Pat Principe struggled with debilitating back pain for over a year – pain that radiated down her legs and kept her from enjoying her favorite activities.
“I volunteer at a children’s hospital and through my church,” the 81-year-old shares. “I haven’t been able to do that in quite some time, and I miss it.”
Pat was already familiar with Emory Orthopaedics & Spine Center. She had seen Randy Katz, DO, for knee pain. So, she made an appointment with him as her back pain worsened. Together, they planned to try a non-surgical approach to help relieve her pain with epidural steroid injections.
“Those injections worked for a few weeks, but the horrible pain would return,” says Pat. “I initially did not want to have back surgery because of the stigma around it. But I realized it was probably the best way to feel better.”
Dr. Katz referred Pat to Scott Boden, MD, director of the Emory Orthopaedics & Spine Center.
“Pat’s MRI showed significant age-related degenerative changes with her lower spine wearing out. She also had one vertebra that was slipped forward, which resulted in very severe pinching of the nerves that control her legs,” Dr. Boden says.
Moving Forward with Spine Surgery
Those findings on her imaging tests and the unsuccessful epidurals made Pat a good candidate for surgery.
“We offer a full spectrum of diagnosis and treatment for spine issues,” explains Dr. Boden. “Fortunately, about 90% of the patients we see have success with non-operative treatment. The patients that are well-suited for surgery tend to respond well.”
Patients who are good candidates for spine surgery typically have a pinched nerve that causes radiating pain down the arms or legs. A herniated disc or spinal stenosis (narrowing of the spinal canal) are the most common causes of a pinched nerve.
Pat met this criterion. The age-related changes to her spine also were creating instability. This allowed the vertebra to slip forward, which narrowed her spinal canal, a condition called spinal stenosis. Both these conditions – the forward slippage and spinal stenosis – put pressure on the nerves in her back, causing significant radiating leg pain.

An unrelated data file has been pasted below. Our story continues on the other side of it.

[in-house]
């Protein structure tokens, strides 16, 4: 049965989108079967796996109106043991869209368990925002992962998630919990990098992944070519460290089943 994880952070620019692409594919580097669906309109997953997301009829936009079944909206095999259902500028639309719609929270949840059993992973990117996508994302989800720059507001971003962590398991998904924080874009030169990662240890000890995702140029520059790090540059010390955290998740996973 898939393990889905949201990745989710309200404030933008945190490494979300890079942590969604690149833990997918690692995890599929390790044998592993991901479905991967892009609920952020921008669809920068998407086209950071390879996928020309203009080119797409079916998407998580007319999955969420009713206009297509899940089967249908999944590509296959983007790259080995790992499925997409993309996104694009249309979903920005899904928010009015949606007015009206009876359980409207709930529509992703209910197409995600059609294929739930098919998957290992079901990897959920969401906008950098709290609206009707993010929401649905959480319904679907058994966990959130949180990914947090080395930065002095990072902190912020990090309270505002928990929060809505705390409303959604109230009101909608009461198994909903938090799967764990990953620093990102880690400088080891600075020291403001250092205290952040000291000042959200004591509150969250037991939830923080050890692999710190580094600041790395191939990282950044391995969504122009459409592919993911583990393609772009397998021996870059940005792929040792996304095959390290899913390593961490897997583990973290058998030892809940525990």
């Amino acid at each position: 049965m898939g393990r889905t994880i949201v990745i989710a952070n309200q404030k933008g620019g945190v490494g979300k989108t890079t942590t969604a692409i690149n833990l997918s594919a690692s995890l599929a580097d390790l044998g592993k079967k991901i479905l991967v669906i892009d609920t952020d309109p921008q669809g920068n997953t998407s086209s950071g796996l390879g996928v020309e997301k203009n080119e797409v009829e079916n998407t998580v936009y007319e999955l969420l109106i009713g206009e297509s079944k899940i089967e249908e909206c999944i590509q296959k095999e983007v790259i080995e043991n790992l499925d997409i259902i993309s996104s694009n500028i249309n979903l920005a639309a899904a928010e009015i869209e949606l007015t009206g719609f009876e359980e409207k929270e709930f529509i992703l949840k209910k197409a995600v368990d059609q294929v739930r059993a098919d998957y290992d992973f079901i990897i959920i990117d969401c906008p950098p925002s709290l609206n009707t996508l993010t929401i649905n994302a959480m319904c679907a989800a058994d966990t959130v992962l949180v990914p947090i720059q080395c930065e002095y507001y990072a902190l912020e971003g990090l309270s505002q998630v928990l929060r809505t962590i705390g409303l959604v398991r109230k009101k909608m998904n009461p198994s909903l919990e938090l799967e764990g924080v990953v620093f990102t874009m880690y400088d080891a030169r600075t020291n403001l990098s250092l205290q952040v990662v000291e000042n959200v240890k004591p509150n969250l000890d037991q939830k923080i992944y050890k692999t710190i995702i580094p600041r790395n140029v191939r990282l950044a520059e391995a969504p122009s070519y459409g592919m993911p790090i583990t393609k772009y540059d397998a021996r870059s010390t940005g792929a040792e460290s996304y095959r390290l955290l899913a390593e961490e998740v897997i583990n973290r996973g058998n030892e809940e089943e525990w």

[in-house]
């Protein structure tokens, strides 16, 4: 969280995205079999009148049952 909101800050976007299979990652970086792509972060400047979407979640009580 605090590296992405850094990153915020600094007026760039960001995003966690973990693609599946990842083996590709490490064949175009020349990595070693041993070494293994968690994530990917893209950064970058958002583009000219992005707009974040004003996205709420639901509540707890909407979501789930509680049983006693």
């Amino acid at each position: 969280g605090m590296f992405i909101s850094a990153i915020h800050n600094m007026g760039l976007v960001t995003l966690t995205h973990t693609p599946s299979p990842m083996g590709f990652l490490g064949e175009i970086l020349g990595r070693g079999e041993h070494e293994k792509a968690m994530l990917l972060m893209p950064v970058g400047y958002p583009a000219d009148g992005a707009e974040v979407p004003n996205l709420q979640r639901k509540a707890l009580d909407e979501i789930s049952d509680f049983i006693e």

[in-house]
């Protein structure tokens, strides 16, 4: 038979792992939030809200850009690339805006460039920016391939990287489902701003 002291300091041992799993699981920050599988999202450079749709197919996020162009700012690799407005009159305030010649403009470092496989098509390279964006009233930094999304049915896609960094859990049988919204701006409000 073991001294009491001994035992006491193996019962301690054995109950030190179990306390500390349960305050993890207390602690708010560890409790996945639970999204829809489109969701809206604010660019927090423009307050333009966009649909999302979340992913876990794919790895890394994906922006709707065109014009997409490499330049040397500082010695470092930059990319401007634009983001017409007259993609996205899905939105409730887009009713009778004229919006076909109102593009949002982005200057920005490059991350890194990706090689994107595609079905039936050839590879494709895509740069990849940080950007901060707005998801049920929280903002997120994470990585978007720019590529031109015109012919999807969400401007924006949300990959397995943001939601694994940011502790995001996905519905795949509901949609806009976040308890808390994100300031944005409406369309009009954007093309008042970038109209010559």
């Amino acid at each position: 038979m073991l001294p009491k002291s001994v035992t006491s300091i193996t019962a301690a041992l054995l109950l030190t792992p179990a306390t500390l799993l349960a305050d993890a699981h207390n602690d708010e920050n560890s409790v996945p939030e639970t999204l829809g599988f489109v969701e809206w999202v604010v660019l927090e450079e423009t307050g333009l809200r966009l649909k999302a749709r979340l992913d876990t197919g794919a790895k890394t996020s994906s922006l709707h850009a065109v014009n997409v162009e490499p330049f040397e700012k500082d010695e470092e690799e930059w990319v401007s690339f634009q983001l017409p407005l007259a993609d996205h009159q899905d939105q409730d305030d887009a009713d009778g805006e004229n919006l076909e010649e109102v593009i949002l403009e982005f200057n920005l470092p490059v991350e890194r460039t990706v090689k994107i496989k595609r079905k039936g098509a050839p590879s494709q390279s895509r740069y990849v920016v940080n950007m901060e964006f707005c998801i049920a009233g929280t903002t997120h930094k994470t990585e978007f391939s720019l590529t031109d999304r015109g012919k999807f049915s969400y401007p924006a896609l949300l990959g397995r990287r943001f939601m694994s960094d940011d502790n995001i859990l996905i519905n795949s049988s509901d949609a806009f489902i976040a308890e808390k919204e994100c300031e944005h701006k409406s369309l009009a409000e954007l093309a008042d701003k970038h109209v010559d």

“I was hesitant to have the surgery before meeting with Dr. Boden,” Pat admits. “After trying the epidurals, I knew I had to do something. I couldn’t go on. The pain was terrible.”
Dr. Boden’s surgical plan for Pat included two procedures – a laminectomy and spinal fusion. The laminectomy created room in her spinal canal by removing the back of her affected vertebrae and trimming bone spurs that had formed over the years. This helped relieve the nerve pinching.
The second part of the surgery, a spinal fusion, created stability in her spine by fusing two vertebrae together. This prevents the spine from slipping forward again. It can take six to nine months for those bones to fully heal and grow together as one.
Dedicated to Recovery
Pat’s surgery went well. In fact, at her six-week post-operative appointment with Dr. Boden, she reported she wasn’t experiencing any pain at all.
“I feel so blessed. Every morning I get up and I feel so blessed that I can walk without pain,” Pat shares.
Pat’s success with surgery stems from her good health and activity level before surgery and her commitment to following doctor’s orders.
“I was so determined to follow those post-surgery instructions because I wanted to feel better. I didn’t want to do anything to hurt my surgery or recovery,” she says.
Pat is quick to admit that recovery isn’t always easy, though.
“They tell you to avoid bending, lifting and twisting. Well, do you know how hard that is? You don’t even realize how much you do that during the day until you can’t anymore. So, I got a grabber, and I’m careful not to do too much. If I drop something and I don’t have my grabber, I’ll leave it on the floor until I can pick it up with my grabber.
“I also have to wear a back brace until July. It’s uncomfortable, but I’m willing to do whatever Dr. Boden tells me. I am just so grateful not to have that terrible pain. I am so thankful for Dr. Boden and all the staff at Emory,” she finishes.
“Understandably, most patients are very fearful of any spine surgery. However, the right operation in the right patient can give someone their life back,” explains Dr. Boden. “At Emory, we really focus on only suggesting surgery in patients with a high likelihood of success and avoiding surgery in situations it’s less likely to be helpful,” he added.
Request an Appointment
Find relief from radiating leg or arm pain in your back or neck with Emory Orthopaedics & Spine Center. Request an appointment online or call 678-750-4885.
Emory Orthopaedics & Spine Center
Emory Orthopaedics & Spine Center offers a full range of services to diagnose, treat and repair bones, joints and connective tissue, like muscles and tendons. From non-surgical treatments to surgical options, including spine surgery and total joint replacement, our goal is to help you return to a full and active lifestyle or work with you to develop strategies to improve your health.
Learn more about orthopaedic and spine services at Emory Healthcare.